As I continued attending school, clinic, and births at the center, I slowly became aware of other “favors” that were done for the moms. Like the vacuum, many of the other improper practices that we did seemed at the time like something nice we were doing for the mom. If we fudged something in her chart so she wouldn’t be risked out, it was because we really wanted her to have the birth she wanted so badly. If we “accidentally” had a breech birth at the center, we knew we had definitely saved the mom from a c-section, and she would gush about how grateful she was and how wonderful we were. There was a way to justify everything. And the more I justified, the easier it was to justify. “I did it for that mom, why wouldn’t I do it for this one too?”
When I finally realized that we were hiding the vacuum use from the mother herself as well as her family, I knew that was wrong. But by that time, I had already assisted in many vacuum deliveries at the center. They had all gone well. The moms all seemed very happy. I clung to the idea that “I’d want someone to do this for me to help me avoid a c-section.” And plus, I really wanted to stay in school and graduate.
I was a junior in midwifery school when two students, both seniors and weeks away from graduation, suddenly left the school and filed reports with every state agency they could regarding any and every illegal thing happening at the center. To the students, this was explained away as, “They are just disgruntled students, upset that they had to follow the school rules.” It was a stressful few weeks for the school, but I saw that in the end nothing ever came of any of their reports. The birth center was not shut down; school continued as it always had. I figured that even the state agencies could see that we were doing a pretty good job, and the illegal practices must not be all that big of a deal. Just technicalities.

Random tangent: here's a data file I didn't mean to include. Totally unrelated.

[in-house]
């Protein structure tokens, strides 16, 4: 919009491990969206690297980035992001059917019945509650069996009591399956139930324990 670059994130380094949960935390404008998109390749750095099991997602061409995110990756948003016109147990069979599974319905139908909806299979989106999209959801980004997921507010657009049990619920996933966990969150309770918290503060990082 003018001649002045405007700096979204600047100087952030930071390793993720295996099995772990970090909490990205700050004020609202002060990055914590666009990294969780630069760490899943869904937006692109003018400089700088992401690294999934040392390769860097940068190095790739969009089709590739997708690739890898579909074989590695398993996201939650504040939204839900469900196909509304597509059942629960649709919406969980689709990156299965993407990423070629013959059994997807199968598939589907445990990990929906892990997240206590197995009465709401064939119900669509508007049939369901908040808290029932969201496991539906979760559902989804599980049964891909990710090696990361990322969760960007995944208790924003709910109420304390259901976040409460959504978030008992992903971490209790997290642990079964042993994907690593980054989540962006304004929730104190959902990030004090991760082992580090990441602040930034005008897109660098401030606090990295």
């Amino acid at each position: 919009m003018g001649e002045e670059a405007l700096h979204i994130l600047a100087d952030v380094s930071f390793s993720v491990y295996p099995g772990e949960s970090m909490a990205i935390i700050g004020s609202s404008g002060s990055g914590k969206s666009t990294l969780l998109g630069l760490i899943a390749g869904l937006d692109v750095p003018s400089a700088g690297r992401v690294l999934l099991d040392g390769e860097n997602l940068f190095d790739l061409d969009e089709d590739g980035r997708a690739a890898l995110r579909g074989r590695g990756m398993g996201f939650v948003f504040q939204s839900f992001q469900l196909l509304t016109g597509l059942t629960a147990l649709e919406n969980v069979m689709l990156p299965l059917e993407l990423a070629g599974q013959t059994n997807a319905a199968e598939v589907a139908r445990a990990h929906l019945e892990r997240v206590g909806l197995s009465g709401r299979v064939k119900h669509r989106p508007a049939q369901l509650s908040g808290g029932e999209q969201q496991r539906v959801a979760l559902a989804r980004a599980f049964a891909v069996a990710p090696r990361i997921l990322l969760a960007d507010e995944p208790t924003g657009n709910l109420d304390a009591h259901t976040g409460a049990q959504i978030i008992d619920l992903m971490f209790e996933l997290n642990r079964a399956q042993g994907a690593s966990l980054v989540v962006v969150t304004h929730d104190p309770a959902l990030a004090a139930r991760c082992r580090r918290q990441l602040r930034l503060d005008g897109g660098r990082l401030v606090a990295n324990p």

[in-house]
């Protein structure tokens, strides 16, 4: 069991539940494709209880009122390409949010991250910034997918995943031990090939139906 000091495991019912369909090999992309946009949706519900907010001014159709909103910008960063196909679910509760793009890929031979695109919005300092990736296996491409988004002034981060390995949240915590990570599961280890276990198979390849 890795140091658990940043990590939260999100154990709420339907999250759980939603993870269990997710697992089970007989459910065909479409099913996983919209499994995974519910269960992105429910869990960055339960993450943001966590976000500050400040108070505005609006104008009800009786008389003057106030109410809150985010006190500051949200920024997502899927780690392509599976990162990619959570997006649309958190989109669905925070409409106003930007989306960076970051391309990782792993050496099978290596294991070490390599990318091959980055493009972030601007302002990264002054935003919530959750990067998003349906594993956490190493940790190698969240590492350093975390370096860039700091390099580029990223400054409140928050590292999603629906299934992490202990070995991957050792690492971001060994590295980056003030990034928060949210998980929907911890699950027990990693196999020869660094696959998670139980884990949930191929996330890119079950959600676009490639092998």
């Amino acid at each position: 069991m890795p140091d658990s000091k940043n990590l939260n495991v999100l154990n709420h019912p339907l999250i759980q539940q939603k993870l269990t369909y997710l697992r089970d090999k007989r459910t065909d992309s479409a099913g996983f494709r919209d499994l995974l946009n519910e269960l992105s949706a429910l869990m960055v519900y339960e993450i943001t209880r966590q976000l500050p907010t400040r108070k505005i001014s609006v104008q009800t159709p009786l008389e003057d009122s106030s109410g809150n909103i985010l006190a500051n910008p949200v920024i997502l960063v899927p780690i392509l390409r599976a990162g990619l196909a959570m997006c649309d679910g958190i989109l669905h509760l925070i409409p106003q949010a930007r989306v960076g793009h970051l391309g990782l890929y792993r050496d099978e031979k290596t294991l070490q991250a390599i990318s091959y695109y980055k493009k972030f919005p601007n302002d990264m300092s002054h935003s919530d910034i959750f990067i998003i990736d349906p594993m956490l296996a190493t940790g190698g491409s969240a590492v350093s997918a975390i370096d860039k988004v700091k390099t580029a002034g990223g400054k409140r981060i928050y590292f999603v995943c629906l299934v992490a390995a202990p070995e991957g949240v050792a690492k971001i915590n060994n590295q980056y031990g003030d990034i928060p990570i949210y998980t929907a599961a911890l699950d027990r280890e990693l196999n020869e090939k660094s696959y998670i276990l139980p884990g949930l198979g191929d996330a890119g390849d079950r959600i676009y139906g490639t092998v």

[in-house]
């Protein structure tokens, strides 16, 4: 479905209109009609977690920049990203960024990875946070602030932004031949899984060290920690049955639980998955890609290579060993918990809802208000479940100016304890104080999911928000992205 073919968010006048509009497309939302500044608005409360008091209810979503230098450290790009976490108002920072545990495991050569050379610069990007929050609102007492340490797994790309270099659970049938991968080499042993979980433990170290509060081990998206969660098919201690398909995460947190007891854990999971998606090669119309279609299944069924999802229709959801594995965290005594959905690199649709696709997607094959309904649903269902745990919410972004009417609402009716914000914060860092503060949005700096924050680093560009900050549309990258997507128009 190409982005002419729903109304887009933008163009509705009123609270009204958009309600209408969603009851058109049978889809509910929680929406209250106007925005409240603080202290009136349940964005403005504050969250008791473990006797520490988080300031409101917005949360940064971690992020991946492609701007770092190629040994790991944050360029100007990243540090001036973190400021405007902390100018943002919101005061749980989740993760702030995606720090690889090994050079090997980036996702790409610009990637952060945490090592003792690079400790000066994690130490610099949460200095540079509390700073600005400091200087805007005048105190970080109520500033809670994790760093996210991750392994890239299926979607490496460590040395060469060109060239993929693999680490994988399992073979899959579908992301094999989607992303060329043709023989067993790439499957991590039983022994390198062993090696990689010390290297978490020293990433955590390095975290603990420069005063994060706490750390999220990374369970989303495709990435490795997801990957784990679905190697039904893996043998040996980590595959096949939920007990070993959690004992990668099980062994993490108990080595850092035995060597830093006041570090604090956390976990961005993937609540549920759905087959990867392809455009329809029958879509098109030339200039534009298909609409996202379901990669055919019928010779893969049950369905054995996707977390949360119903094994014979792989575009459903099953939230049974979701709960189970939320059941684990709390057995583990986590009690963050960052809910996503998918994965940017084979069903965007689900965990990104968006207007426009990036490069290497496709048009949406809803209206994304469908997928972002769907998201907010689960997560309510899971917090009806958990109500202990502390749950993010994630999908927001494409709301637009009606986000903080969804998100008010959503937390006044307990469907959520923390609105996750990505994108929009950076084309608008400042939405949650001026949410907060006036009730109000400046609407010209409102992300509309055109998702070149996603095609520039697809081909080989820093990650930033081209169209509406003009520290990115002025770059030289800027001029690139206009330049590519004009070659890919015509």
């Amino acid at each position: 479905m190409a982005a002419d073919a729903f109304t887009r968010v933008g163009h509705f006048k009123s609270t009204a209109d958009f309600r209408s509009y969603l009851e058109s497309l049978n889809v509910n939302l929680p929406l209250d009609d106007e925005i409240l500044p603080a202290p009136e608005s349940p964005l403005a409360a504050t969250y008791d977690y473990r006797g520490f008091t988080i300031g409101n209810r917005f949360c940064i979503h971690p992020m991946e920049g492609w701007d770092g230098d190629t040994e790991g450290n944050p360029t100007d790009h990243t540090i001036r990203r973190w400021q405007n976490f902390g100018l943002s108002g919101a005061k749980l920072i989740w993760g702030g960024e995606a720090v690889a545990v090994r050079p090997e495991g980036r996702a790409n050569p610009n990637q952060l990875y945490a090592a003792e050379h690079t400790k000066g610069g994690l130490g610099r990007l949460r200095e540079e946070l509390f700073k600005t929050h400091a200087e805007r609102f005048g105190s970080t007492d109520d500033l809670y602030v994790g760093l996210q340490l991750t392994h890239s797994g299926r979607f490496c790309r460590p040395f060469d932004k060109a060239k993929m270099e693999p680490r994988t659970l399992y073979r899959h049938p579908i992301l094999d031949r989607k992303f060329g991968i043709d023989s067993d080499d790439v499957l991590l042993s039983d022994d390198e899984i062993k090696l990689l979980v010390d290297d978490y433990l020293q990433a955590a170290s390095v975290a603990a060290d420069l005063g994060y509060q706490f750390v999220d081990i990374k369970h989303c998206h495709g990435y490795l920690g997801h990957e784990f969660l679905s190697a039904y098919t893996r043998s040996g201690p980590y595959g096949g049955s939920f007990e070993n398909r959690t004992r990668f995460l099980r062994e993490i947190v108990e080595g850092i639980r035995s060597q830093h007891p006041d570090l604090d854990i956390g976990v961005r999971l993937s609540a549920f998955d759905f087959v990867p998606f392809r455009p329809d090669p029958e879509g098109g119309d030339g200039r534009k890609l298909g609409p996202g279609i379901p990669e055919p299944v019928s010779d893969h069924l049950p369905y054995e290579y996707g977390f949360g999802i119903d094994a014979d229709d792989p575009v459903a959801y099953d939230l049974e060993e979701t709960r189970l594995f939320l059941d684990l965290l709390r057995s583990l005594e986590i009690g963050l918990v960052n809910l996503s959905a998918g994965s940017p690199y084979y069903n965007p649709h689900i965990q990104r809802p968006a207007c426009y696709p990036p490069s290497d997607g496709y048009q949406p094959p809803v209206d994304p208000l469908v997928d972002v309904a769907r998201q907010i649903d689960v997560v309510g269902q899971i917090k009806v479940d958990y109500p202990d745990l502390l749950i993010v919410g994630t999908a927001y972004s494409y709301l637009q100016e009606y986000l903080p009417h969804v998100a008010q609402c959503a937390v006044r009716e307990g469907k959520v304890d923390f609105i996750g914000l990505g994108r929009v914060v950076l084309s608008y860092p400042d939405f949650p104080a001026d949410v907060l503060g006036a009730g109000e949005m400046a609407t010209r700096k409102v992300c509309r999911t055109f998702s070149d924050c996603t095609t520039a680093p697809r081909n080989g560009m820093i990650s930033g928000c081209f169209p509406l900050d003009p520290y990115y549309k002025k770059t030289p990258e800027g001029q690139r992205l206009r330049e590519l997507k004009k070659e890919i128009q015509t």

The head midwife was very careful not to reveal too much too soon. There were some things I did not realize were happening until I was getting very close to graduation. One of the most awful things that happened was when a client I was very close to, who really trusted me, was 41 weeks pregnant. The head midwife said that she was going to insert some evening primrose oil (EPO) to help her cervix ripen, so I got the EPO out of the cabinet. “Oh, I want to give her the larger dose,” she said, and went to get a different bottle of EPO. When I watched her insert the capsules, I saw white powder on the midwife’s fingers. I knew that she had just induced my client, my favorite client, with a drug called Cytotec, without her knowledge or permission. I knew this was dangerous and illegal. I felt a giant lump in my throat and a stinging sensation in my eyes and nose. My heart beat faster inside a suddenly heavy-feeling chest. I had to go outside and breathe.
At that point, I was weeks away from graduation. I had too much on the line. I wanted to get my diploma and get out of there. Three years of hard work and sacrifice for my family were almost over. If I said anything, I’d be kicked out with nothing, just like those other students who tried to blow the whistle. If I said anything, another student midwife would just slide right in to my place, and nothing would ever change. I needed to graduate, and then I could leave and never look back and never ever practice like this ever again.
3 thoughts on “Why I Stayed”